10 Key Trends Re-shaping the Retail Industry
JLL have identified 10 Key Trends influencing the Retail Industry worldwide and looked at how this may impact on the local retail landscape.
With ecommerce growing faster than any other retail sector, the opportunity for brick-and-mortar retailers isn't extinct; it's just shifting.
The good news is, the pace of change within retail is remarkable and this shows no sign of slowing down. The retail industry has reached tipping point whereby what happens outside the physical space is becoming as important as what happens within. The future looks bright, and the survival of the physical retail space is dependent upon retailers embracing the change and adapting to the new world order.
JLL, one of Irelands leading retail advisory and leasing companies have identified 10 KEY TRENDS within the changing face of retail:
1. Urbanisation and population growth: the pace at which the global population is increasing, and the staggering rate of urbanisation is underpinning radical change
2. Multi-speed economic growth: the multi-speed economic recovery is driving industry movements and strategies
3. Ecommerce = Everywhere commerce: consumers want to access products wherever, however and whenever they want
4. Information explosion: the amount of information available (and sought) is leading to super-informed, knowledgeable consumers
5. Harnessing big data: effective use of 'Big Data' will enable retailers to truly understand customers, what will attract them to a shop or retail space
6. Consumer ethics vs. consumer desire: consumers' ethical and environmental idealisms are seemingly at odds with the technology-driven desire to own the next 'best thing', and 'now'
7. Power switch: propelled by technology and data, the super-informed consumer is increasingly taking control of the retailing process
8. Pace of change: for retailers, the pace of competition and innovation has intensified, not just at a corporate level but also at a product level
9. Redefining space: the role of the store is fundamentally changing, and what happens in the virtual world is increasingly influencing how we use physical space
10. Time is the new commodity: time is the new commodity for consumers. Shopper expectations are now profoundly different from a few years ago
In looking at how these overall and global macro trends impact on the Irish retail market (comprised of shopping centres, retail parks and high streets countrywide), the following are JLL's 2018 predictions for change:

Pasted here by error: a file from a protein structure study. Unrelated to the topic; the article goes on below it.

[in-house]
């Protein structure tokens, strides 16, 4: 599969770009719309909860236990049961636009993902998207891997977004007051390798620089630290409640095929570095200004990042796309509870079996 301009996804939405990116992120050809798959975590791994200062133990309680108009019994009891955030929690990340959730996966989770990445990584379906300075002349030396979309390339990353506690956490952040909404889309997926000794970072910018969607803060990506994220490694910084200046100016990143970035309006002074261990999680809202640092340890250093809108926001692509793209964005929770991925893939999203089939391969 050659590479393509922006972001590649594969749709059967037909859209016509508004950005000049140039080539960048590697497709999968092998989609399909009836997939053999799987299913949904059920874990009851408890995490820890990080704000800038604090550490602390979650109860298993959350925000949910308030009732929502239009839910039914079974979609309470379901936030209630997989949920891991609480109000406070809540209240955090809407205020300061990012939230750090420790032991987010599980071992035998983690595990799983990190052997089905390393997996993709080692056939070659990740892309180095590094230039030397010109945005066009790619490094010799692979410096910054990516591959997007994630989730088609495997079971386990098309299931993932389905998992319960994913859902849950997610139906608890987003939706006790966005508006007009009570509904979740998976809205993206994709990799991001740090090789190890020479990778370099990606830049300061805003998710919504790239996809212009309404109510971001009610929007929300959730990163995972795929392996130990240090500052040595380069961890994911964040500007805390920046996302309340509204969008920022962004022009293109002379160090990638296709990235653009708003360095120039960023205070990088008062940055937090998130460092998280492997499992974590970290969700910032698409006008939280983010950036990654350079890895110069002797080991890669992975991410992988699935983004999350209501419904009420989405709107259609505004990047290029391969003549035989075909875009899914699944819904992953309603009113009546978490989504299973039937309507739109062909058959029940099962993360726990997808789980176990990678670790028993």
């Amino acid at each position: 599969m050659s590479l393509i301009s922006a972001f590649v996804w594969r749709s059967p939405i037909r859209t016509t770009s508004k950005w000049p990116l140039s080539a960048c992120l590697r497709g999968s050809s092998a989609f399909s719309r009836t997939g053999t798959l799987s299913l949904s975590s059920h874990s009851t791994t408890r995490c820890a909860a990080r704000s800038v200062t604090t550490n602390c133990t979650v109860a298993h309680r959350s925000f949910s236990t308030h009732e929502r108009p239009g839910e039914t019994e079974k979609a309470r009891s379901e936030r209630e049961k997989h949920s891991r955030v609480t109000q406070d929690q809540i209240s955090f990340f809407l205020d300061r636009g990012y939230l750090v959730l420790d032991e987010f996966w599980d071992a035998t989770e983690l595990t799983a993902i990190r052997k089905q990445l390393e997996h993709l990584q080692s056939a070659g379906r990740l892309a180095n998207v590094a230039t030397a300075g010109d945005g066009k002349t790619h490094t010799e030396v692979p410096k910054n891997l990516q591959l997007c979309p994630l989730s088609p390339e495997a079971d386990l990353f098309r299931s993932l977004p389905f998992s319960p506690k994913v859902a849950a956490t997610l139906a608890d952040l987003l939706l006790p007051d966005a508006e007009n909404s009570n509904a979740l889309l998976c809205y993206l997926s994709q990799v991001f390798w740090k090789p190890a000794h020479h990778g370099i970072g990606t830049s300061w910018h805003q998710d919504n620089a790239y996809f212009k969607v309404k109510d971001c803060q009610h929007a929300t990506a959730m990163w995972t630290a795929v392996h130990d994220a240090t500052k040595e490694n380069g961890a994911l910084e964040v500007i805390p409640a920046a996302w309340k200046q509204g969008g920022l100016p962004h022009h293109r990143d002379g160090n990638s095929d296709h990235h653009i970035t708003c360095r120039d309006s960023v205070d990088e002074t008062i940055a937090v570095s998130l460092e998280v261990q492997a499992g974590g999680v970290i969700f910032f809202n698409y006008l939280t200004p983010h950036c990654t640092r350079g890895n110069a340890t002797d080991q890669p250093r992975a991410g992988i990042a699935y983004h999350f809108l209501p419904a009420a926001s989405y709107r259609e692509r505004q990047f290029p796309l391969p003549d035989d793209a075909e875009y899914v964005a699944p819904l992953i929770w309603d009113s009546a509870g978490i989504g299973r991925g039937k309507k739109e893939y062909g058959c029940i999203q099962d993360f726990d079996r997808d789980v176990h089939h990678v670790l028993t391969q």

- Active Demand: for the best Regional centres, High streets and Retail parks will modestly edge up rental levels.
- Restaurants / F&B: a continued dominant theme and competitive sector, but not a one size fits all sector and rapidly rising rents will moderate.
- Closures: whilst most of the Examinership candidates are completed over recent years expect to see more stores choosing simply not to renew leases on expiry in secondary locations.
- Tenant Indifference: the store chains who expanded to protect their patch and cannibalise their trade in the boom years, no longer feel they must locate in as many outlets per capita, as online gives a model that needs less bricks & Mortar square footage.
- Innovation: with vacancy of fitted stores, lease term flexibility a more footloose pop up culture may generate an interesting mix of uses.
- Leisure and Experiential Retailing: cinemas leisure are not the only options in creating a point of difference to compete with on-line. Emerging examples of experiential retailing are the likes of an IKEA sleepover using beds mattresses etc for 100 winners of a competition on Facebook, Vans creating concrete mini ramps for skaters and farfetched pioneering augmented reality mirrors to help try on clothes in store. The objective of the majority of these initiatives is to be interactive, original, connected and unexpected in the fight to interest and retain a new breed of informed and fickle customers.
Commenting on the report, Anna Kelly, of JLL Ireland's Retail team said:
"Once these trends have played out, the physical space of retail will be used in a different, more enriched way. By identifying and acknowledging the key trends, retailers and consumers can be more optimistic about the future function of the physical retail space. Challenges will remain however, and further churn is inevitable and unfortunately not all retail will survive. Ultimately, this will come down to retailers taking action, standing still is not an option".